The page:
For Tyler Knox (W’20, C’20), coming to Penn was an opportunity to bring together seemingly disparate academic interests in technology, health care, entrepreneurship, and policy. As a rising high school senior, Tyler attended the LEAD Program’s Summer Business Institute at the Wharton School. A collaboration between the Wharton School and the LEAD Program, the Summer Business Institute offers a rigorous, month-long academic enrichment program for high-achieving high schoolers. The experience changed Tyler; having been presented with so many of Penn’s bright faculty and students, Tyler knew that Penn was the place for him.
Among those who made an impression on Tyler was Penn Wharton PPI Managing Director Andy Coopersmith, who discussed his own involvement in the formation of both PPI and Penn’s Life Sciences and Management program. Tyler couldn’t believe his own excitement. “I saw Penn’s LSM Program as the perfect opportunity to bridge my interests in business and science in a coherent academic curriculum, and PPI and its student groups as a way to get involved in the policy realm as well.”
As a high schooler, Tyler was already deeply involved in entrepreneurial endeavors. Inspired by his long held fascination with virtual worlds, Tyler founded Kaylune.com, an online gaming start-up, in 2012. As acting CEO, Tyler continues to lead an international team of 26 contracted artists, developers, and designers to maintain the game, which has over six thousand users. Tyler also founded the Hispanic Scholarship Portal in 2013. “As I was going through the scholarship search process,” Tyler states, “I became frustrated by how difficult it was to identify opportunities for Hispanic students.” In curating the Portal, Tyler brought together an online gateway for students of Hispanic heritage to find scholarships and other educational resources, promoting post-secondary attainment for his Latino/a peers.
Now in his sophomore year, Tyler remains true to the entrepreneurial spirit that brought him here. As a student of the LSM Program, Tyler utilizes his dual major in Biology at the College of Arts & Sciences and Economics at Wharton in an assortment of innovation-based initiatives. He is a member of the Penn Undergraduate Biotech Society’s Consulting Committee, working with scientists and biotech startups to identify and develop marketing opportunities for their clients. He is also involved with Ideas for Action, a Wharton student organization partnered with the World Bank through which he helps to conduct institutional and market research for an urban informatics and civic-tech startup based in Uruguay.
Throughout all of his work, Tyler sees one common thread. “I like to think that public policy is what ties together my varying activities into a coherent narrative,” he says. “Public policy is inherent to online game development (tech/innovation policy), my work with Hispanic Scholarships (education), and my work with LSM (health).” In September, Tyler added to his portfolio of policy-related activities by joining the Honors Program with the United States Securities and Exchange Commission’s regional office in Philadelphia. Even just within his first few weeks, Tyler feels he has already gained a greater understanding of the regulatory and compliance dimensions of businesses, particularly in the financial service industry. “I see the study of public policy useful to any endeavor,” Tyler affirms, “whether it be understanding innovation technology to launch a biotech startup or financial policy as director of a private equity firm.”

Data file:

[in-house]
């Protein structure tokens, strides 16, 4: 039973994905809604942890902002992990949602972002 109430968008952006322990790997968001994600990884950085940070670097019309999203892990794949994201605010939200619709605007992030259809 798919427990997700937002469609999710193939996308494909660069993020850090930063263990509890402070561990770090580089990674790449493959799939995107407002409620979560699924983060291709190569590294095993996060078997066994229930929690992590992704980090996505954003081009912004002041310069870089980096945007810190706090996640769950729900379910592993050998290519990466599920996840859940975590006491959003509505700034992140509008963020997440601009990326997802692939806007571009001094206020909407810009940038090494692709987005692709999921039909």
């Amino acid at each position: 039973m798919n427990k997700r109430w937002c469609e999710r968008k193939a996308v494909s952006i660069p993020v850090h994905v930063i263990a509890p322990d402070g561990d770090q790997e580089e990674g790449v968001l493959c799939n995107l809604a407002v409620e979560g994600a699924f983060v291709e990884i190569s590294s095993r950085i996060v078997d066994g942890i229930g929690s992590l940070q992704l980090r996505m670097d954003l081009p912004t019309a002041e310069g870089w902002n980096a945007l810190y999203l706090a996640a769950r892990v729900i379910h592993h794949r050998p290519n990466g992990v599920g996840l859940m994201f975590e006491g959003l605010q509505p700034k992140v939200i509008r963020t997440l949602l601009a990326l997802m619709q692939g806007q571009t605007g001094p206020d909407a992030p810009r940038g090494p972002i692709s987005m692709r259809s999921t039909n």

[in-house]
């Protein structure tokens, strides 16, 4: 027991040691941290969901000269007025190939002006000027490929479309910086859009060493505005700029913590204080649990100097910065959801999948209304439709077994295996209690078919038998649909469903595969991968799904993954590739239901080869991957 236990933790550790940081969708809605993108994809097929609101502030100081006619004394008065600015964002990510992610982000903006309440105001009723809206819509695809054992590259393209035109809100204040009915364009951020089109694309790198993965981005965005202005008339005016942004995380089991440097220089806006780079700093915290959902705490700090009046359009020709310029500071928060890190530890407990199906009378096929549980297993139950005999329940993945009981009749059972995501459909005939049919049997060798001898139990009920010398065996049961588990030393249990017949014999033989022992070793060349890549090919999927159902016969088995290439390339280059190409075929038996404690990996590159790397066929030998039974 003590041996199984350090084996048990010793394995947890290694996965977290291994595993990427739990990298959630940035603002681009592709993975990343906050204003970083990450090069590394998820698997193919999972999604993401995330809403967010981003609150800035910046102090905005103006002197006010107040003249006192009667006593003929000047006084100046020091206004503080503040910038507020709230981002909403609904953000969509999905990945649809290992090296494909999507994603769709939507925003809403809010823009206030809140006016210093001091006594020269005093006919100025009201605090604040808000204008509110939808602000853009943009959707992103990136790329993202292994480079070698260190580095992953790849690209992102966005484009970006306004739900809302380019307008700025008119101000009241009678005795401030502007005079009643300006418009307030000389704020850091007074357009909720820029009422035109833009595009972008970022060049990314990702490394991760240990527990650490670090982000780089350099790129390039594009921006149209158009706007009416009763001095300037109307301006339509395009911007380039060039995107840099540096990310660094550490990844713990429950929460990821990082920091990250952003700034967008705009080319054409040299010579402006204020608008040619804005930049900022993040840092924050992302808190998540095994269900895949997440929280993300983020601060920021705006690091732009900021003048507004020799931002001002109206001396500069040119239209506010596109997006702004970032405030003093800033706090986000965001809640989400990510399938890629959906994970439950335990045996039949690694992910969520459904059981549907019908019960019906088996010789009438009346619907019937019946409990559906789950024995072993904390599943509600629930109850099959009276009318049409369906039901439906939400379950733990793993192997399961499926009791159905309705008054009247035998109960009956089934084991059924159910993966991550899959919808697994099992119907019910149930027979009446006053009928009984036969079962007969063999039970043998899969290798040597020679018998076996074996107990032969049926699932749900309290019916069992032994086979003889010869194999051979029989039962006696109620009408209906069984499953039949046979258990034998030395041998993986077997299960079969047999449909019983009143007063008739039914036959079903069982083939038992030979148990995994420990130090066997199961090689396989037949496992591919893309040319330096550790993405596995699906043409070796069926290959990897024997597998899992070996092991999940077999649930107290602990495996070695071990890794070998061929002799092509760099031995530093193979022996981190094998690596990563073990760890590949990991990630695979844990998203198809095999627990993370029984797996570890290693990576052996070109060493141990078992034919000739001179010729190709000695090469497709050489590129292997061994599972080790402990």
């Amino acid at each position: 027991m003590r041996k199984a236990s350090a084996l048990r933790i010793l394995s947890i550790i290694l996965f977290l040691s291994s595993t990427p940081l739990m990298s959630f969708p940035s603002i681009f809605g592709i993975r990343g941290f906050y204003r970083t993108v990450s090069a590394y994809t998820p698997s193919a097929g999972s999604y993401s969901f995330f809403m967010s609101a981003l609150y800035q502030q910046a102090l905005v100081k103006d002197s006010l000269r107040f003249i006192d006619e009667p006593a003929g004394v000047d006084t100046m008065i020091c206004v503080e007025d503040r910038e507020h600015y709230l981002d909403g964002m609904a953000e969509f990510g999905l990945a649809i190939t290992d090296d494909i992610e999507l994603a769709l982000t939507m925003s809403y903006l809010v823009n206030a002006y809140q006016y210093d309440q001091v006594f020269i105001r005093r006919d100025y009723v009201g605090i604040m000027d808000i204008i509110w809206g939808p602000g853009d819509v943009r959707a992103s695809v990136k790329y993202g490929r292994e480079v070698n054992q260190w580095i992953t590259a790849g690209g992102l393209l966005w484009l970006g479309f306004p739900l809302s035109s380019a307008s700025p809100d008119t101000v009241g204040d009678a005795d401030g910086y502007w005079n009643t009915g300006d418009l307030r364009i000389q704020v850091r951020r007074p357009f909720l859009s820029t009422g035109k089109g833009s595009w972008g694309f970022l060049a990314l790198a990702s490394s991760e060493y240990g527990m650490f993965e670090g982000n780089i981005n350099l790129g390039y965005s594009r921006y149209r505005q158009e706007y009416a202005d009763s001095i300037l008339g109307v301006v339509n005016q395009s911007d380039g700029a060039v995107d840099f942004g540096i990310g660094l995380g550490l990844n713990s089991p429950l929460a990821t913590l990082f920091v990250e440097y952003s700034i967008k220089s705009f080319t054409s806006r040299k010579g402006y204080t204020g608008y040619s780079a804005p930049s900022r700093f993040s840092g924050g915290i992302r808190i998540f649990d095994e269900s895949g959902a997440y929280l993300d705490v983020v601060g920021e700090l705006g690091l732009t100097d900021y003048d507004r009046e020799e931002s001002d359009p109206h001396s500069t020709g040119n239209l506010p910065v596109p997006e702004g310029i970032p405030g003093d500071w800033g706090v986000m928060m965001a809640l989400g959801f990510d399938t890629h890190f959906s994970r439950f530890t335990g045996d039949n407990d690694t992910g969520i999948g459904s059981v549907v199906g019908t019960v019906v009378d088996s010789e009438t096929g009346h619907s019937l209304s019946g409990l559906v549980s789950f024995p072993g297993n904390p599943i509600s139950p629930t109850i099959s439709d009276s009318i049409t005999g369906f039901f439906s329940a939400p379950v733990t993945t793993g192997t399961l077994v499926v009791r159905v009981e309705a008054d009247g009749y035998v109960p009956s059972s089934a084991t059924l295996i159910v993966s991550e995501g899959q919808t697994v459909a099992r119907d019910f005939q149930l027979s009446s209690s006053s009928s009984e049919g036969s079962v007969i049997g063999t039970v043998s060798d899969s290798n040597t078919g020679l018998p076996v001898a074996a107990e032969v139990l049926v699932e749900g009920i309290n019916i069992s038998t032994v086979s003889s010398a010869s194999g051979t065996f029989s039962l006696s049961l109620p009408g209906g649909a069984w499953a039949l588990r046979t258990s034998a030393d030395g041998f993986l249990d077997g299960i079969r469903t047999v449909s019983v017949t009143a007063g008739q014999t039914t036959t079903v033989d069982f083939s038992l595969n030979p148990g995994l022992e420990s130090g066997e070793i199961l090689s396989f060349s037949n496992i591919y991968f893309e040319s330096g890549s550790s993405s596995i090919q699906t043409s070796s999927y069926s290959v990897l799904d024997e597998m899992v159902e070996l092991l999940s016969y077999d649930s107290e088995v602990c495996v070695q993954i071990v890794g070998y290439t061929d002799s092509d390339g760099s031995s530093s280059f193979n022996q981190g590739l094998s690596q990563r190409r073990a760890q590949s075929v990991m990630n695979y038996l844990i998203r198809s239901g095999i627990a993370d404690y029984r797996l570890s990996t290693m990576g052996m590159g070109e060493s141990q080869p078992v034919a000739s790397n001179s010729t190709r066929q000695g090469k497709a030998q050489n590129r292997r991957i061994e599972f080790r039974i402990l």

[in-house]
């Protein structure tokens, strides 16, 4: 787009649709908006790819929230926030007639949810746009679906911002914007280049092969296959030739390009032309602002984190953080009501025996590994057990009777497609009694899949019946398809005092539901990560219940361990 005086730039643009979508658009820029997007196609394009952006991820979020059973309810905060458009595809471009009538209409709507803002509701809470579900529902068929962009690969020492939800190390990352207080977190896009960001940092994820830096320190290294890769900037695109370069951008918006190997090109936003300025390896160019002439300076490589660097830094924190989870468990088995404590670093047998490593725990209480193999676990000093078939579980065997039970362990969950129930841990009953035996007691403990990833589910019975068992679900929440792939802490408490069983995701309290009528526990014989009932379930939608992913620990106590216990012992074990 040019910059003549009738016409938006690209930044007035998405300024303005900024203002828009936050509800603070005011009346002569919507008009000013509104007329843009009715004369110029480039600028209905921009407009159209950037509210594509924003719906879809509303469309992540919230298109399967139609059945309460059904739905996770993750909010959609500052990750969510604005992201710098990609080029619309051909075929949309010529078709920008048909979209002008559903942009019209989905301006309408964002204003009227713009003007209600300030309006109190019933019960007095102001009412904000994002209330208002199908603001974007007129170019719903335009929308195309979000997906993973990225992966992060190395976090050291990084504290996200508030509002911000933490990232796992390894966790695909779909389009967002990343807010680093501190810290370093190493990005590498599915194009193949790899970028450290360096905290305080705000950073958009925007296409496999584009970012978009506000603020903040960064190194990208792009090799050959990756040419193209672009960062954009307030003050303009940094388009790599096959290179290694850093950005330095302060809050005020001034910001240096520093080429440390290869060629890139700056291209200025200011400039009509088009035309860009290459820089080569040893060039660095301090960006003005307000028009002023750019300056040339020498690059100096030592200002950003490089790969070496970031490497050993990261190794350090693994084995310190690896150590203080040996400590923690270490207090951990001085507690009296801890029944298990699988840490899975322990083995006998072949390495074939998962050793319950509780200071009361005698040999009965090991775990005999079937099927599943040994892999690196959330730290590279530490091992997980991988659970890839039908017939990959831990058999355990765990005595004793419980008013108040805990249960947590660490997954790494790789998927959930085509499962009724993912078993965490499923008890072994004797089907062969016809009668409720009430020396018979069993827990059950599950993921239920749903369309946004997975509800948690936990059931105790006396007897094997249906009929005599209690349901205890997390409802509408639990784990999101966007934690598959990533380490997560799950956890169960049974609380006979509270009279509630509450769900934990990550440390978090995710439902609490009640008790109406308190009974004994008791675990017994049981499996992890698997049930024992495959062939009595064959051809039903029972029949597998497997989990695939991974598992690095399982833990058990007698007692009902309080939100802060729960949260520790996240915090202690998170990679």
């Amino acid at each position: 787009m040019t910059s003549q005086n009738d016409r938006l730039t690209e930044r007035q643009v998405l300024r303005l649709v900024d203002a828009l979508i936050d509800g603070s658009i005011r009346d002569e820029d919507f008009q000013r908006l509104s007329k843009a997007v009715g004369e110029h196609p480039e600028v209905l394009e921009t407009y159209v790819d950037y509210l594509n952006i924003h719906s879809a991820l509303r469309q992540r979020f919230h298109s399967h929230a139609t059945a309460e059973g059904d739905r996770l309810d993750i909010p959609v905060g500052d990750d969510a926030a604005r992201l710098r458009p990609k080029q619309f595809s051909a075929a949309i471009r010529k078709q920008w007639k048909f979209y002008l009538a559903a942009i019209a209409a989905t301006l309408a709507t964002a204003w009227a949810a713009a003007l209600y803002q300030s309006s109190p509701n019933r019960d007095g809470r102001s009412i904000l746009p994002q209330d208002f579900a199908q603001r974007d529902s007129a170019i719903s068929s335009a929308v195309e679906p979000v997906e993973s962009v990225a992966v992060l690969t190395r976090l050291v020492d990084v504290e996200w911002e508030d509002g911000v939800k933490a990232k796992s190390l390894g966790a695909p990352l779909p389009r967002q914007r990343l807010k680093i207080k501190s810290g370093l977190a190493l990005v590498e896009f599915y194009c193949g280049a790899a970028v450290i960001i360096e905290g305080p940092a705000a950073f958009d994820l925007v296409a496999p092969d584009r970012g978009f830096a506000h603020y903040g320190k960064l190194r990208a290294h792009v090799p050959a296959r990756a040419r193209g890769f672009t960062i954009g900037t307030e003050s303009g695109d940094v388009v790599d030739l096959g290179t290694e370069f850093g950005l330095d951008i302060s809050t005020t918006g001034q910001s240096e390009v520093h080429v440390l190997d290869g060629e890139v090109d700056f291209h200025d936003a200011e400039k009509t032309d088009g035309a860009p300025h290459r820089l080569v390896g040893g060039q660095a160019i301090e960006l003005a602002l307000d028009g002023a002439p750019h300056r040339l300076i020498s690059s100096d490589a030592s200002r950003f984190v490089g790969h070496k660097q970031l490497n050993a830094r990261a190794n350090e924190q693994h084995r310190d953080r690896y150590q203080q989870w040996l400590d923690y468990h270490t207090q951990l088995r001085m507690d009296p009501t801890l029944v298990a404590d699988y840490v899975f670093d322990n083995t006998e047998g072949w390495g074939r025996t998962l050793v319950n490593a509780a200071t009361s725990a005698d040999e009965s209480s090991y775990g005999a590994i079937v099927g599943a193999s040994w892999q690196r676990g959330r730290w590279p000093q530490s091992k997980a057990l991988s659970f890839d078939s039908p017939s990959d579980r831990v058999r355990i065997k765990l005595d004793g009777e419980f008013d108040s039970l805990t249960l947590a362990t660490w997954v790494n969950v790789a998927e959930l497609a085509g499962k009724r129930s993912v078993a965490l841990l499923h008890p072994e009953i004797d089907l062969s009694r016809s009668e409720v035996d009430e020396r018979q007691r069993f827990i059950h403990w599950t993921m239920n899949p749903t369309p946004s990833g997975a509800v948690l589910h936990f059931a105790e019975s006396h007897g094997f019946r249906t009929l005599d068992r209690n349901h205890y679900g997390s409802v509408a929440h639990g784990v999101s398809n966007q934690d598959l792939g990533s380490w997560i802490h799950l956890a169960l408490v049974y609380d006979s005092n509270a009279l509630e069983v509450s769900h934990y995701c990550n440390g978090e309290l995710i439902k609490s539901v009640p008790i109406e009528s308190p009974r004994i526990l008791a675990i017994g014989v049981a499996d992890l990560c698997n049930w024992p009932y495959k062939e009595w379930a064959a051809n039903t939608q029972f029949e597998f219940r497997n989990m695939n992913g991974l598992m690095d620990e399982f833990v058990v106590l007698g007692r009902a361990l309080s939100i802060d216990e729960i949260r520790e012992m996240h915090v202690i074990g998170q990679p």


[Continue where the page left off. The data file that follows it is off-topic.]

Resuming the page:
Tyler is also involved in faculty-led policy research on campus. Knowing that his work with the LSM program would eventually lead him to engage in lab research, Tyler took an opportunity to first do academic research in the policy realm. Bringing together topics like technological innovation, international relations, and defense policy, Tyler became a Research Assistant for Professor Michael Horowitz of Penn’s Political Science Department, exploring the proliferation of ballistic missiles and other emerging military technologies. The position allowed Tyler to conduct his own research project as a SPUR scholar, studying the Missile Technology Control Regime of 1987. The research has allowed Tyler to form a fuller appreciation of the circumstances surrounding various elements of defense policy, including the difficulty of stopping nations who are determined to obtain weaponry with policy alone. More importantly, perhaps, is the understanding that the experience has provided Tyler about research. “I have come to both hone my qualitative analytical abilities,” he tells us, “and realize how little one knows when they first begin researching a given area.”
In addition to his work with Professor Horowitz and the SEC, Tyler has been serving as the Vice President of Marketing for the Penn Wharton Public Policy Initiative Student Group (PPISG). A relatively new group, Tyler sees a bright future for PPISG, which, among other things, maintains the student blog on the Penn Wharton PPI website. “I think PPISG is well-positioned to encourage students to explore public policy who may not have seen themselves having an interest in that area.” Tyler hopes that the group continues to inspire students to take a deeper dive into policy, because as he has seen, policy is one thing that affects us all—regardless of what, or how many, interests one has.